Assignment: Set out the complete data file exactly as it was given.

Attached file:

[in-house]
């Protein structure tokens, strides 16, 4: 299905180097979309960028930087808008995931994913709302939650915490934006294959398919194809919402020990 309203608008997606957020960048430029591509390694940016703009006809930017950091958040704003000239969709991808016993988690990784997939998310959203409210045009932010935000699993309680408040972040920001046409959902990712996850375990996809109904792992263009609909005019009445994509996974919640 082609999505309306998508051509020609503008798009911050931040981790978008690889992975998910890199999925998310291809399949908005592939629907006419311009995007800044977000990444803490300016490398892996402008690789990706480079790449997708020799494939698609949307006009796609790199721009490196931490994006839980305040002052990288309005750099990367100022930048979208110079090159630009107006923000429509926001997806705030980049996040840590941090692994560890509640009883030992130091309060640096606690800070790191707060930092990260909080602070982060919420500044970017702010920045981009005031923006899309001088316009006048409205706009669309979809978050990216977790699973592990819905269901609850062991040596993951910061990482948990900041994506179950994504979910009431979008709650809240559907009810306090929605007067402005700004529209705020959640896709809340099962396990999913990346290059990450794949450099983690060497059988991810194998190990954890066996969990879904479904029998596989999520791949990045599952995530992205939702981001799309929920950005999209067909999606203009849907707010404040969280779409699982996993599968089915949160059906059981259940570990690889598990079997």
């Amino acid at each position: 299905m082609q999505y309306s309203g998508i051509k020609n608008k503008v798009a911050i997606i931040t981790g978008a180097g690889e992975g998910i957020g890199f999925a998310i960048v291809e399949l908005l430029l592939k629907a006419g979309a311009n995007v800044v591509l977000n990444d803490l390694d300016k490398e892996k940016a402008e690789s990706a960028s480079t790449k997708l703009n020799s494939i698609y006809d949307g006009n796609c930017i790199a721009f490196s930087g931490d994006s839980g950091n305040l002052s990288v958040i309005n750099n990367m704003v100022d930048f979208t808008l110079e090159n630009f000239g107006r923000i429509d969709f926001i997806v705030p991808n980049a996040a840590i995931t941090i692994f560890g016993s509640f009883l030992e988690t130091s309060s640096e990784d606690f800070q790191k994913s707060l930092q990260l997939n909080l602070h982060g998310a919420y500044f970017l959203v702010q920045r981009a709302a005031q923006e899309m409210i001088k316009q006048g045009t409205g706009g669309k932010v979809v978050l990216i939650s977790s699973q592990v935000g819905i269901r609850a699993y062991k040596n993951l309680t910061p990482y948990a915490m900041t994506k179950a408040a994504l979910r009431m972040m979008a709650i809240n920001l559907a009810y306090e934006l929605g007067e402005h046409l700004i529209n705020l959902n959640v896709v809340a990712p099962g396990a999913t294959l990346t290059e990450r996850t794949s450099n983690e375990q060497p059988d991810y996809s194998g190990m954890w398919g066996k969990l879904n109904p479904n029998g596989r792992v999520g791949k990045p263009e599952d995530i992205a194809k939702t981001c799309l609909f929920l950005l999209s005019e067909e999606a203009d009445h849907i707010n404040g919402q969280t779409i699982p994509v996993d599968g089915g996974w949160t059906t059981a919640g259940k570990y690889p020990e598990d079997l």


[in-house]
């Protein structure tokens, strides 16, 4: 299905180097979309960028930087808008995931994913709302939650915490934006294959398919194809919402020990 309203608008997606957020960048430029591509390694940016703009006809930017950091958040704003000239969709991808016993988690990784997939998310959203409210045009932010935000699993309680408040972040920001046409959902990712996850375990996809109904792992263009609909005019009445994509996974919640 082609999505309306998508051509020609503008798009911050931040981790978008690889992975998910890199999925998310291809399949908005592939629907006419311009995007800044977000990444803490300016490398892996402008690789990706480079790449997708020799494939698609949307006009796609790199721009490196931490994006839980305040002052990288309005750099990367100022930048979208110079090159630009107006923000429509926001997806705030980049996040840590941090692994560890509640009883030992130091309060640096606690800070790191707060930092990260909080602070982060919420500044970017702010920045981009005031923006899309001088316009006048409205706009669309979809978050990216977790699973592990819905269901609850062991040596993951910061990482948990900041994506179950994504979910009431979008709650809240559907009810306090929605007067402005700004529209705020959640896709809340099962396990999913990346290059990450794949450099983690060497059988991810194998190990954890066996969990879904479904029998596989999520791949990045599952995530992205939702981001799309929920950005999209067909999606203009849907707010404040969280779409699982996993599968089915949160059906059981259940570990690889598990079997």
């Amino acid at each position: 299905m082609q999505y309306s309203g998508i051509k020609n608008k503008v798009a911050i997606i931040t981790g978008a180097g690889e992975g998910i957020g890199f999925a998310i960048v291809e399949l908005l430029l592939k629907a006419g979309a311009n995007v800044v591509l977000n990444d803490l390694d300016k490398e892996k940016a402008e690789s990706a960028s480079t790449k997708l703009n020799s494939i698609y006809d949307g006009n796609c930017i790199a721009f490196s930087g931490d994006s839980g950091n305040l002052s990288v958040i309005n750099n990367m704003v100022d930048f979208t808008l110079e090159n630009f000239g107006r923000i429509d969709f926001i997806v705030p991808n980049a996040a840590i995931t941090i692994f560890g016993s509640f009883l030992e988690t130091s309060s640096e990784d606690f800070q790191k994913s707060l930092q990260l997939n909080l602070h982060g998310a919420y500044f970017l959203v702010q920045r981009a709302a005031q923006e899309m409210i001088k316009q006048g045009t409205g706009g669309k932010v979809v978050l990216i939650s977790s699973q592990v935000g819905i269901r609850a699993y062991k040596n993951l309680t910061p990482y948990a915490m900041t994506k179950a408040a994504l979910r009431m972040m979008a709650i809240n920001l559907a009810y306090e934006l929605g007067e402005h046409l700004i529209n705020l959902n959640v896709v809340a990712p099962g396990a999913t294959l990346t290059e990450r996850t794949s450099n983690e375990q060497p059988d991810y996809s194998g190990m954890w398919g066996k969990l879904n109904p479904n029998g596989r792992v999520g791949k990045p263009e599952d995530i992205a194809k939702t981001c799309l609909f929920l950005l999209s005019e067909e999606a203009d009445h849907i707010n404040g919402q969280t779409i699982p994509v996993d599968g089915g996974w949160t059906t059981a919640g259940k570990y690889p020990e598990d079997l």